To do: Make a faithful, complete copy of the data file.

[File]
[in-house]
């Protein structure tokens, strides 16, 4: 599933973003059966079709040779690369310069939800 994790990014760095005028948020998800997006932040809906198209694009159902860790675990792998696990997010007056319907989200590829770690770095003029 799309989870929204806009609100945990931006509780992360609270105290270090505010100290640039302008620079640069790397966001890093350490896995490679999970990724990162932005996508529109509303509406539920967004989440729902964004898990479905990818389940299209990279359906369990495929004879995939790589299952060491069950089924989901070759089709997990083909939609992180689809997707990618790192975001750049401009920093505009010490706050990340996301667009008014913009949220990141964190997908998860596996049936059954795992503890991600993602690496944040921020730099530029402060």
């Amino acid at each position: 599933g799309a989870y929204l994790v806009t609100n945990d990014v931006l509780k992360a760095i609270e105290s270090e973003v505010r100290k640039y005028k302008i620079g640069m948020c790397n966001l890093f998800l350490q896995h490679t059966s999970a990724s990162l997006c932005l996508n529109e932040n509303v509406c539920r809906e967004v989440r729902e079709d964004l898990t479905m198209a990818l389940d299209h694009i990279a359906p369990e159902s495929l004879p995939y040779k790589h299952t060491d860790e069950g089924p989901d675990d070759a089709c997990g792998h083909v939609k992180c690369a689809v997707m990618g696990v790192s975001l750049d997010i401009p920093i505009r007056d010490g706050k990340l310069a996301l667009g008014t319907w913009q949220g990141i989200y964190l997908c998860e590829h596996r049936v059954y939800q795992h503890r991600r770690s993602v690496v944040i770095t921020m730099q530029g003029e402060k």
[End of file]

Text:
[in-house]
């Protein structure tokens, strides 16, 4: 599933973003059966079709040779690369310069939800 994790990014760095005028948020998800997006932040809906198209694009159902860790675990792998696990997010007056319907989200590829770690770095003029 799309989870929204806009609100945990931006509780992360609270105290270090505010100290640039302008620079640069790397966001890093350490896995490679999970990724990162932005996508529109509303509406539920967004989440729902964004898990479905990818389940299209990279359906369990495929004879995939790589299952060491069950089924989901070759089709997990083909939609992180689809997707990618790192975001750049401009920093505009010490706050990340996301667009008014913009949220990141964190997908998860596996049936059954795992503890991600993602690496944040921020730099530029402060």
């Amino acid at each position: 599933g799309a989870y929204l994790v806009t609100n945990d990014v931006l509780k992360a760095i609270e105290s270090e973003v505010r100290k640039y005028k302008i620079g640069m948020c790397n966001l890093f998800l350490q896995h490679t059966s999970a990724s990162l997006c932005l996508n529109e932040n509303v509406c539920r809906e967004v989440r729902e079709d964004l898990t479905m198209a990818l389940d299209h694009i990279a359906p369990e159902s495929l004879p995939y040779k790589h299952t060491d860790e069950g089924p989901d675990d070759a089709c997990g792998h083909v939609k992180c690369a689809v997707m990618g696990v790192s975001l750049d997010i401009p920093i505009r007056d010490g706050k990340l310069a996301l667009g008014t319907w913009q949220g990141i989200y964190l997908c998860e590829h596996r049936v059954y939800q795992h503890r991600r770690s993602v690496v944040i770095t921020m730099q530029g003029e402060k």